It starts off by spoofing a line from the first movie by Obi-Wan Kenobi.  “This is not the petition you’re looking for.”

Just a little fun from the fine people at Robot Chicken

When I read that first line I knew I was in for a treat.  Early in the response to the petition there was a statement saying that the cost of the death star would be prohibitive, and used numbers gotten from some very creative students at Lehigh University that estimated the actual cost of building the death star.

And by the way, a death star would cost approximately Eight hundred and fifty six quadrillion dollars.  That’s eight hundred fifty six thousand billion for those who don’t know what a quadrillion is.

BTW, it’s nice to know that the administration of President Barack Obama does not condone blowing up planets. Felt good about that.  I live on one of those things. They’re kinda nice, if you can handle the local yokels that is.

But I thought the crowning touch, the piece de resistance was saying that they wouldn’t waste money on a death star with a fundamental flaw in it that could be exploited by a one-man starship.  Pictures of Luke Skywalker destroying the Death Star danced in my head when I read that.

Now the rest of the piece, while less Star Warsy, to coin a term, was nevertheless very much pro-science and had fun linking certain projects to star wars.  For example, do you know the acronym that the commercial venture between NASA and private investors?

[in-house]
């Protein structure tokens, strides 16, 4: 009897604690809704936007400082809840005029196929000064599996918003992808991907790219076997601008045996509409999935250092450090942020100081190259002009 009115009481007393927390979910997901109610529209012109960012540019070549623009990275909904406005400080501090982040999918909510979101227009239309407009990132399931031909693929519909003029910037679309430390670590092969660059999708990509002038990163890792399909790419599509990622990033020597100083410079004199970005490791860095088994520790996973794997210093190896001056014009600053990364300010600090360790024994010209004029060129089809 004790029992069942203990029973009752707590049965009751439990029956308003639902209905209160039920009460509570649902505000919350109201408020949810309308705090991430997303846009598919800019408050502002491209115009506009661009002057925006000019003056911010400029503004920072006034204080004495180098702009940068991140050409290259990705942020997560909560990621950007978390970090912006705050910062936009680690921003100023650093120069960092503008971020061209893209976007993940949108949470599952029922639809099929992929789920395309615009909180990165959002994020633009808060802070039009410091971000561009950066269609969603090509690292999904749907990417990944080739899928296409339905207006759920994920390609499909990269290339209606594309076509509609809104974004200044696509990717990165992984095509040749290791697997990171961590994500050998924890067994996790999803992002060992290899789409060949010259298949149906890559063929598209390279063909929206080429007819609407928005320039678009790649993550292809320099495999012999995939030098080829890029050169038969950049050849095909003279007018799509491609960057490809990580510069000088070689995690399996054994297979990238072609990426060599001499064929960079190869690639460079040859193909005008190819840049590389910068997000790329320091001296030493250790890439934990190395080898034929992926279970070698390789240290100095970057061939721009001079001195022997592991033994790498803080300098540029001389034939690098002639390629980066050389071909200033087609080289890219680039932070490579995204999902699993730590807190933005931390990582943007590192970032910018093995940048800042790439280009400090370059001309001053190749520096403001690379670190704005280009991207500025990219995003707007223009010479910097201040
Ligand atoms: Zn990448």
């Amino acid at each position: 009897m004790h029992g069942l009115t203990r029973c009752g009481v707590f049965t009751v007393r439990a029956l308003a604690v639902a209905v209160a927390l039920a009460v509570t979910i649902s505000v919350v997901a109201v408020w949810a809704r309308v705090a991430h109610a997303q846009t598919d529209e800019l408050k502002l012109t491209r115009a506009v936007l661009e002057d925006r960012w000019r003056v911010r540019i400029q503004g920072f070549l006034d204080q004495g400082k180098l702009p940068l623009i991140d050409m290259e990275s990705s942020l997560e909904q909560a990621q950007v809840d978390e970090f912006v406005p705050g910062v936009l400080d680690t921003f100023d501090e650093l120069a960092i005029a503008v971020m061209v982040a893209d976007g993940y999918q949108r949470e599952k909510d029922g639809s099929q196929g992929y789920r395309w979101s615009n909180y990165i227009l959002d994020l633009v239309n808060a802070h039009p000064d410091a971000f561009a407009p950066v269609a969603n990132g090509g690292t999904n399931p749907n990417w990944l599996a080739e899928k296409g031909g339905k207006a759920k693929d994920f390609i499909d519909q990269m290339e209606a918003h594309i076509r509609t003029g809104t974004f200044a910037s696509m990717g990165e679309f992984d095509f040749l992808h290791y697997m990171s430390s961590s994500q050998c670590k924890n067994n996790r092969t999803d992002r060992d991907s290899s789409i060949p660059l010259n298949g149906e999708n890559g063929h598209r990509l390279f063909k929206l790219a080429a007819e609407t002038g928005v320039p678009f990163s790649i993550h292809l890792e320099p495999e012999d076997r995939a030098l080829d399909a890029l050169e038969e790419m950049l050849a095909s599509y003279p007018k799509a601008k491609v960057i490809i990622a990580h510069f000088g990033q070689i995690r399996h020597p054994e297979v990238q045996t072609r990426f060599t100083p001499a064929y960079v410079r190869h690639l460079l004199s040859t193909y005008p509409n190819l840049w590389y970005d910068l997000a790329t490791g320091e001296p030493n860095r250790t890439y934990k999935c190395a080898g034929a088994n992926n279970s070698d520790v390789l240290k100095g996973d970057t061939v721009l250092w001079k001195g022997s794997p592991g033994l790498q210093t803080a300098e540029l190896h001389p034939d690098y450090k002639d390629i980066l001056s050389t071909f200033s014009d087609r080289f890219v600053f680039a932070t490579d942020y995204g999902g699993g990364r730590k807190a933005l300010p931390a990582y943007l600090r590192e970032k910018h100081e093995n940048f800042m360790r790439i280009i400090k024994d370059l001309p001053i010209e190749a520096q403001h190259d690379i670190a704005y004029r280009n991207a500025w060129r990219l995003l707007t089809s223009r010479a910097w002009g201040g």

No?  It’s the Commercial Crew and Cargo Program Office… or… wait for it…


Maybe this WAS the petition I was looking for. This star wars nerd who fell in love with all things space based as a kid watching the tail end of the Apollo program, and gazed in wide eyed wonder at the spectacle of the first Star Wars movie when I was but 9 years old, found a great deal that was both great and good in this happy little light piece of news that floated in from the White House today.

The main point of the piece though, beyond the obvious silliness was to promote science and science education, a worthy endeavor, truly.

Mind you I heard on twitter that Darth Vader was not pleased about this, but I could not get further comment from him on the subject.  This may not be the last you’ll hear about this.

I hope.  🙂


Thats it from here, America.  G’night.

Nothing Much